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Identifier
Created
Classification
Origin
09JAKARTA434
2009-03-12 10:32:00
CONFIDENTIAL
Embassy Jakarta
Cable title:  

PRESIDENT'S PARTY IN GOOD POSITION AHEAD OF

Tags:   PGOV  KDEM  ID 
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O 121032Z MAR 09
FM AMEMBASSY JAKARTA
TO SECSTATE WASHDC IMMEDIATE 1814
INFO ASEAN REGIONAL FORUM COLLECTIVE PRIORITY
USPACOM HONOLULU HI
CIA WASHDC
NSC WASHDC
DIA WASHINGTON DC
						C O N F I D E N T I A L JAKARTA 000434 


DEPT FOR EAP, EAP/MTS, EAP/MLS, EAP/RSP
NSC FOR E.PHU

E.O. 12958: DECL: 10/20/2019
TAGS: PGOV KDEM ID
SUBJECT: PRESIDENT'S PARTY IN GOOD POSITION AHEAD OF
ELECTIONS

REF: JAKARTA 00355 AND PREVIOUS

Classified By: Pol/C Joseph L. Novak, reasons 1.4(b+d).

C O N F I D E N T I A L JAKARTA 000434


DEPT FOR EAP, EAP/MTS, EAP/MLS, EAP/RSP
NSC FOR E.PHU

E.O. 12958: DECL: 10/20/2019
TAGS: PGOV KDEM ID
SUBJECT: PRESIDENT'S PARTY IN GOOD POSITION AHEAD OF
ELECTIONS

REF: JAKARTA 00355 AND PREVIOUS

Classified By: Pol/C Joseph L. Novak, reasons 1.4(b+d).


1. (C) SUMMARY: Based on public opinion surveys and what we
are hearing, President Yudhoyono's Partai Demokrat (PD) is
performing very strongly as Indonesia heads towards its April
9 national legislative elections. There remains a real
question whether the party has the grassroots network needed
to get voters to the polls, however. Well-established
secular-leaning parties (Golkar, PDI-P) trail, but remain
strong contenders. Islamic parties are far behind. The
battle at this point is for the large pool of undecided
voters. Big rallies and marches start March 16, the
beginning of the all-out campaign season. END SUMMARY.

PRESIDENT'S PARTY IN LEAD


2. (C) President Yudhoyono's party seems to be in very good
shape ahead of the April 9 parliamentary elections. A group
of highly reputable, independent institutes released a survey
on March 11 which indicated that PD, with 21.5 percent
support, is leading Golkar and the Indonesian Party of
Democratic Struggle (PDI-P). Respondents were highly
satisfied with both PD and President Yudhoyono's performance
in government. Considering that PD garnered only 7 percent
of the national vote in the 2004 legislative elections, most
observers believe that obtaining even 15 percent of the
national vote on Election Day for PD would be a remarkable
success for a party only formed earlier this decade. And, if
PD wins over 20% of the seats, President Yudhoyono would be
in the driver's seat ahead of the July presidential elections
(in order to be nominated for the presidency, a candidate
must get at least 25% of the vote in the Legislative election
at least 20% of seats in Parliament.

QUESTIONS ABOUT PD'S ORGANIZATION


3. (C) That said, questions remain about the capabilities of
the PD organization. In a number of recent trips, observers
have told Pol/C that PD is strong due to its effective
television ads and its link with President Yudhoyono, who is
very popular, but that its grassroots outreach campaign is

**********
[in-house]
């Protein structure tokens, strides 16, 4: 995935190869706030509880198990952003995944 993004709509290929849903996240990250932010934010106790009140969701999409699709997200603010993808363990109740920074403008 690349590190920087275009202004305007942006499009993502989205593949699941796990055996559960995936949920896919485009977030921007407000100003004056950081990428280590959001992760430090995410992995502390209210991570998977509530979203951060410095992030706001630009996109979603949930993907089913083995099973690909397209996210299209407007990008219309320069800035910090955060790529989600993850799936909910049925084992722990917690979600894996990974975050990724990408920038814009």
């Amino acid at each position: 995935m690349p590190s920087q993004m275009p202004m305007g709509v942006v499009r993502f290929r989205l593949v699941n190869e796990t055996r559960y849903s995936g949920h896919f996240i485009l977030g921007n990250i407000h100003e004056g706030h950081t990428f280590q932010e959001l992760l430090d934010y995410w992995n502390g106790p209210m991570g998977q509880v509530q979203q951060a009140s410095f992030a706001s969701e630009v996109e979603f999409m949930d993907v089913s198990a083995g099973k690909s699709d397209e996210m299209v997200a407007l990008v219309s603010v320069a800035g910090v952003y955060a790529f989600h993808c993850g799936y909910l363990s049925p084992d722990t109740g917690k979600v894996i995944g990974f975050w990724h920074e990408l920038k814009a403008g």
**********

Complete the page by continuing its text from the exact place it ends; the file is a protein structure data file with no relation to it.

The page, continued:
still not up to snuff.


4. (C) During March 11 meetings in Serang, Banten (a city

near Jakarta), for example, Pol/C was told that the local PD
organization--headed by a former general who was in
Yudhoyono's military academy graduating class--was growing in
capabilities and outreach. At the same time, however, the PD
organization in Banten Province still did not have as many
campaign workers and volunteers on the ground as some of the
other major parties. Given that elections in Indonesia often
involve a dose of "money politics" and the development of
close links between candidates and voters, a mediocre ground
game could be problematic for PD on Election Day.

ESTABLISHED PARTIES SEEM TO BE IN SOLID POSITION


5. (C) PD's two major contenders trail, but are still in the
hunt. Former president Megawati Sukarnoputri's party, the
populist PDI-P, is runner up in the latest survey at 15.5
percent. With well-developed grassroots outreach and
historical resonance (Megawati is the daughter of Indonesia's
first president), it is likely to perform relatively well on
April 9.


6. (C) Vice President Kalla's Golkar party, the largest
party in the Parliament (DPR)--with 23 percent of the
seats--is currently at 14.27 percent. Despite Golkar's
seeming decline in popularity, this is still a respectable
showing and some observers think the party will do better on
Election Day due to its strong organization. Recent
speculation that VP Kalla might run as president (see reftel)
may be aimed at reviving voter interest in the party.

ISLAMIC-ORIENTED PARTIES FAR BEHIND


7. (C) Islamic parties are distant contenders at this point.
The United Development Party (PPP) is the third largest
party in Parliament, but received just 4.15 percent of
support in the recent poll (it received 8.15 percent support
in the 2004 election). According to a PPP source, it lacks
the funds for a robust media campaign. Observers also
expected PKS, an Islamic-oriented party strongly rooted in
various parts of the country, to do quite well in this
election. However, PKS is also polling poorly at just over 4
percent.

ALL OUT CAMPAIGN SET TO BEGIN MARCH 16


8. (C) Campaign activities have been in swing for months
(Indonesian cities and towns are already festooned with
campaign posters). Per regulation, however, the official
campaign season featuring rallies, marches and banners, opens
on March 16. The last several weeks of the campaign will be
hectic as parties battle for votes. Almost a quarter of
Indonesian voters remain undecided, for example, and parties
will focus on those voters. Based on the polls and what we
are hearing, PD seems to be in a very strong position for
now. Nonetheless, it will have to overcome a nascent
grassroots structure in order to translate its lead in the
surveys to a victory at the polls.


HEFFERN